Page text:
What type of runner are you?
If you’re getting ready to sign up for a running race, it’s essential to know what your options are. Running races come in all shapes and sizes, which are meant for various types of runners. Choosing a race that’s compatible with your fitness level, goals and personality is extremely important.
If you haven’t set any running goals for yourself yet, start there. Setting specific running goals will help you understand your running style and choose the right kind of race for you.
Runners who want to have fun and reduce their chance of injury choose appropriate running races. Here’s an overview of four different types of runners. Which one do you identify with the most?
The 4 Different Types of Runners
Runners are a diverse group of people. Some runners are incredible athletes who live for training. Running makes them happy and relaxes them. They’re naturally fast, and they train to be even faster. Other runners don’t really love running, but they run to stay healthy. They might not be speedy, but they give it a shot.
No matter what type of runner you are, there’s a race for you. This list gives a breakdown of the type of races you might want to consider as you make your selection.
1. The Novice Runner
The novice runner has just started running or getting back into running after a long time away from it. Maybe they are starting running to get in shape. Maybe a friend convinced them to join a running group. No matter how they started, these people haven’t been training for long and aren’t running very far yet.
If you are brand new to running, don’t go too hard too fast. Ease your way into racing. Overstepping your fitness level can lead to serious injuries. Fun runs and 5k races are your best bet as a novice runner. If you already trail run and/or you already cross-train, you might be able to do a trail race or an obstacle race. If you’re new to running, consider a Beginner Training Plan to help figure out how to best start running.
- Fun Runs
- 5k Races
- Trail Races
- Obstacle Races
2. The “I Don’t Actually Like Running” Runner
There are plenty of people who only run to stay in shape, but they don’t actually like running. These runners can be fast, slow, or anywhere in between. They might cross-train, or running might be their only source of exercise. These are the people who need a distraction while they run or need friends to run with them.
- Fun runs
- Obstacle races
- Any race with an amusing theme
- Any race that is done with a group of friends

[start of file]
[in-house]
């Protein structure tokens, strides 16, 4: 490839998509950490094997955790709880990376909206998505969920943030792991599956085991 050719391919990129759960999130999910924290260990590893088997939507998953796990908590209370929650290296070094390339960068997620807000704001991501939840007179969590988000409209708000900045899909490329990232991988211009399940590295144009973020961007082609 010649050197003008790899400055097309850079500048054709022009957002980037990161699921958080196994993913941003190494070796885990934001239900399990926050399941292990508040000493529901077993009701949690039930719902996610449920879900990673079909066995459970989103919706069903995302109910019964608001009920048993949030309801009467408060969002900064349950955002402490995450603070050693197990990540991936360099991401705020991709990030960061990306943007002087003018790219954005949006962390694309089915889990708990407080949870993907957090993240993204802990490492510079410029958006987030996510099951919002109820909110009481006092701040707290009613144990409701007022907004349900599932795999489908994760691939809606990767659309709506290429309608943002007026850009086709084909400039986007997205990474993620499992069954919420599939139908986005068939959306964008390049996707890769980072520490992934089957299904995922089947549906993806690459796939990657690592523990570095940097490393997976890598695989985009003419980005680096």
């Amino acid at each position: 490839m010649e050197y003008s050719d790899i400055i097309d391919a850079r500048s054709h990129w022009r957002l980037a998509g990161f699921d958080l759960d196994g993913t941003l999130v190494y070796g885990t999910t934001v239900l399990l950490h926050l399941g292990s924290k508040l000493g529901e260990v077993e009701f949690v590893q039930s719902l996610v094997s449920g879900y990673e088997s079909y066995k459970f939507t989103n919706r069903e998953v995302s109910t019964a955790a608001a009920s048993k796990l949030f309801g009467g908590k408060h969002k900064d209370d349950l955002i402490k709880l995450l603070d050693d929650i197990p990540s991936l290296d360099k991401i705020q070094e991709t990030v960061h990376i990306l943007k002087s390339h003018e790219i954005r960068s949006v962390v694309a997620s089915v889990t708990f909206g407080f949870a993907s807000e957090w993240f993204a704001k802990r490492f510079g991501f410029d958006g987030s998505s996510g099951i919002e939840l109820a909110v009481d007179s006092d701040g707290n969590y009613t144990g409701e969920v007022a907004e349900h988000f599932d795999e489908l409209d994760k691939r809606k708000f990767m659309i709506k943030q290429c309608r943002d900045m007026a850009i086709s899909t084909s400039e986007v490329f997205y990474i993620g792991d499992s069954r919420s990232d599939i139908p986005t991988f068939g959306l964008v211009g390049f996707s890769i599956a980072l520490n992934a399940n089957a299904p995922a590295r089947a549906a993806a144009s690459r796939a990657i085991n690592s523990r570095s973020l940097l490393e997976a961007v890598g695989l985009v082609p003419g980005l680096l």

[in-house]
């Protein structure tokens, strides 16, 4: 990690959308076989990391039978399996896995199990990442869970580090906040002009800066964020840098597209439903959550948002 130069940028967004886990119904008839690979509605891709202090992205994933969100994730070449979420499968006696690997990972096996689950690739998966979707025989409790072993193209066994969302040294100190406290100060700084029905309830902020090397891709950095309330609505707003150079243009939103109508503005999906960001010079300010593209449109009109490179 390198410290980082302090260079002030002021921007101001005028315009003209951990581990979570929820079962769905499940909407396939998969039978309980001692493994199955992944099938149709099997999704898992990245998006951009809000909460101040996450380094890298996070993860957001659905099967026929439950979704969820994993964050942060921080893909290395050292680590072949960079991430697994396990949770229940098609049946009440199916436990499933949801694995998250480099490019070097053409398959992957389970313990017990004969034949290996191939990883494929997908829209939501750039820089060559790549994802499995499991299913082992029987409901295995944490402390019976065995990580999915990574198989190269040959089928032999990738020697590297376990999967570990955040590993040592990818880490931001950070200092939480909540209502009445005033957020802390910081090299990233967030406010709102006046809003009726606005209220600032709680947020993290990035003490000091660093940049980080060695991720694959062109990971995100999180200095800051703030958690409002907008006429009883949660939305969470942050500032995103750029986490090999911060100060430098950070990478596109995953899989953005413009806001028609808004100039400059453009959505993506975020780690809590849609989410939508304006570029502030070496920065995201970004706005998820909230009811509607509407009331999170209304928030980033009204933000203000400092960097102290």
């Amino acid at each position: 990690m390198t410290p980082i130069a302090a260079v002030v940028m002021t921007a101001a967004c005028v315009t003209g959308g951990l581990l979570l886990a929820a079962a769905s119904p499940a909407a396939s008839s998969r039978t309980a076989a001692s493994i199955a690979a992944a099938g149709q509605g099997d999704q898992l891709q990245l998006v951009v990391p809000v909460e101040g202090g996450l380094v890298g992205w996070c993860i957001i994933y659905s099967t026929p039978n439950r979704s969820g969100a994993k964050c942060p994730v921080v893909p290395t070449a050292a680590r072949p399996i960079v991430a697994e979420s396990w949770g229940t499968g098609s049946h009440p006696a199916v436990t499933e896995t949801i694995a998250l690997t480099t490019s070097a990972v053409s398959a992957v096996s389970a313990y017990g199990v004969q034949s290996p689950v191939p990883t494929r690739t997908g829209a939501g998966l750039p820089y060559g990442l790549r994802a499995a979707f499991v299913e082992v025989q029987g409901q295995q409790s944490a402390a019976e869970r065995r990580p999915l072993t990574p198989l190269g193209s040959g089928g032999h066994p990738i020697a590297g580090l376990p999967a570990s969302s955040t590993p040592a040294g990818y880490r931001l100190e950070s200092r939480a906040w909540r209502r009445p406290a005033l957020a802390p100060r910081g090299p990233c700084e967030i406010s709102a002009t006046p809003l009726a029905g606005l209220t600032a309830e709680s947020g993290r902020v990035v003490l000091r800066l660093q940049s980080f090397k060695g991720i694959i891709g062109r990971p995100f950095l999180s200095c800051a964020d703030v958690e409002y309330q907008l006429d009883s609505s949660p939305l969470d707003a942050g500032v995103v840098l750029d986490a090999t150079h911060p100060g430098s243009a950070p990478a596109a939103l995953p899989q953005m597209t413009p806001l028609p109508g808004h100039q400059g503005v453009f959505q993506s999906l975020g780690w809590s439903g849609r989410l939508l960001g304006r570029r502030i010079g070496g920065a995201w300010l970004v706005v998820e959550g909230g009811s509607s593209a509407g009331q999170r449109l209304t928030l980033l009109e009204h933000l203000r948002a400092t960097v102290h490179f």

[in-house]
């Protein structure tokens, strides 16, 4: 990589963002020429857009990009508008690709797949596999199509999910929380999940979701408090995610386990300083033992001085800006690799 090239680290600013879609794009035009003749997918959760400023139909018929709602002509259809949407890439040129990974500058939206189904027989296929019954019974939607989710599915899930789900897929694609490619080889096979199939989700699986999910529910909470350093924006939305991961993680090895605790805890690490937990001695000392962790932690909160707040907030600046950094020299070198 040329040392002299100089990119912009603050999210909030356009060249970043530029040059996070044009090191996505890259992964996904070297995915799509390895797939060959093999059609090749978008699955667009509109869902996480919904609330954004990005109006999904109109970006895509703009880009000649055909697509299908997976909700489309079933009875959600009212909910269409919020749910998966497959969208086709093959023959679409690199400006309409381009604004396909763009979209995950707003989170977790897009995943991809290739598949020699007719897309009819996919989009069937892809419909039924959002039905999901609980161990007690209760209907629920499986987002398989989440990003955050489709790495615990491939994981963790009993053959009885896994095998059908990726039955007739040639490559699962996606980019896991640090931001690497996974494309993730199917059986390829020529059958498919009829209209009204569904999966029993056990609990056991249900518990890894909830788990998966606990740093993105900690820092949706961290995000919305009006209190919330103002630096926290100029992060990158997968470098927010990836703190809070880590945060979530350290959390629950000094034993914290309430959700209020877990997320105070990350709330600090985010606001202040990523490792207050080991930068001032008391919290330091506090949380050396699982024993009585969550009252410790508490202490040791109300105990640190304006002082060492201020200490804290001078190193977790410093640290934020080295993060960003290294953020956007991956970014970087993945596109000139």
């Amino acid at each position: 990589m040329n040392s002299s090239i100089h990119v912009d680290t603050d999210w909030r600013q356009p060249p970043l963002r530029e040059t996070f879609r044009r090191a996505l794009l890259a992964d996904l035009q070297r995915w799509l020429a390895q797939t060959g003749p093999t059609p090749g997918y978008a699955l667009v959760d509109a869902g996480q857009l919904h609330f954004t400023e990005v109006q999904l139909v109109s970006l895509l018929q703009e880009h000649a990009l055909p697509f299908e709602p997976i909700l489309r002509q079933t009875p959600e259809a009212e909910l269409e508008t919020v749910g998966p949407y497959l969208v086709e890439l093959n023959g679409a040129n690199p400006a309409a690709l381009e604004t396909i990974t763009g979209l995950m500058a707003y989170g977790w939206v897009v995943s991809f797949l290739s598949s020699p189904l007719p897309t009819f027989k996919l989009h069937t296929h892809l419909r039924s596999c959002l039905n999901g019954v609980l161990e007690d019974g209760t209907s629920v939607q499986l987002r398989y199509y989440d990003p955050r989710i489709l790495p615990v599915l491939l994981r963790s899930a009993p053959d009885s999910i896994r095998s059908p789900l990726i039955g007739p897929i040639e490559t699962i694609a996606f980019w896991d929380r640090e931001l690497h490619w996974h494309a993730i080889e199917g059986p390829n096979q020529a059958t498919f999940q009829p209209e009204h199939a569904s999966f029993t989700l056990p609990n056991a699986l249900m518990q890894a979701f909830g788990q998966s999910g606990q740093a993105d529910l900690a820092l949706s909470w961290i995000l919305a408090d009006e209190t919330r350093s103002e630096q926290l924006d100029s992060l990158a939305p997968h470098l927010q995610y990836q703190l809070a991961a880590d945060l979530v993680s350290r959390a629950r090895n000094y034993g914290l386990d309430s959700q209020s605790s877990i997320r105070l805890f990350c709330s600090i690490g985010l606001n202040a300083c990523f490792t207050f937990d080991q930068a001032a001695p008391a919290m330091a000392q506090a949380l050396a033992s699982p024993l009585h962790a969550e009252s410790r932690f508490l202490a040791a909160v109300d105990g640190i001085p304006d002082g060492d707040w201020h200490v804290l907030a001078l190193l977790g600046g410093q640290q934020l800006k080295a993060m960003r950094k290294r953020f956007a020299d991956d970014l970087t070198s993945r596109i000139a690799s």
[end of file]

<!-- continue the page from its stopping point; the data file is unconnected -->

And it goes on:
3. The Traveling Runner
Some people who love running end up traveling a lot for work and search for out-of-town races all the time. Races break of the monotony of their work travels, and it’s something fun to do. Other runners love traveling and purposefully seek out the out-of-town races so they can run in new locations.
Fortunately, there are plenty of races all over the world! If you want to combine racing and traveling, you’re sure to find something that will work for you. There are even dedicated Runcation Companies that will plan out your entire trip with a running focus.
- Fun run
- Ultra Marathon
- Trail race
- Obstacle race
4. The Goal-Oriented Runner
Lots of runners are constantly on the lookout for the next advancement. They want to improve something about the way they run. Maybe it’s distance. Maybe it’s speed. Or maybe, it’s completing a certain number of races in a year. They’ve always got a new goal in mind, and they’re always looking to accomplish something bigger and better.
If you are a goal-oriented runner, establish training plans that will help you meet your goals. Setting clear plans will help you reach your goals and remain injury-free while you run.
- Ultra Marathon
- Trail race
- Obstacle race
Consider following an Intermediate or Advanced Running Plan to get you ready for your next personal best at any race distance.
By identifying your running style, you’re more likely to find running races that are right for you. Running is a trendy sport, so there are races to suit everyone. Rather than forcing yourself to train for something you won’t enjoy, choose an event that will pique your interest. Runners who follow their interests are more likely to keep running and training for future events.
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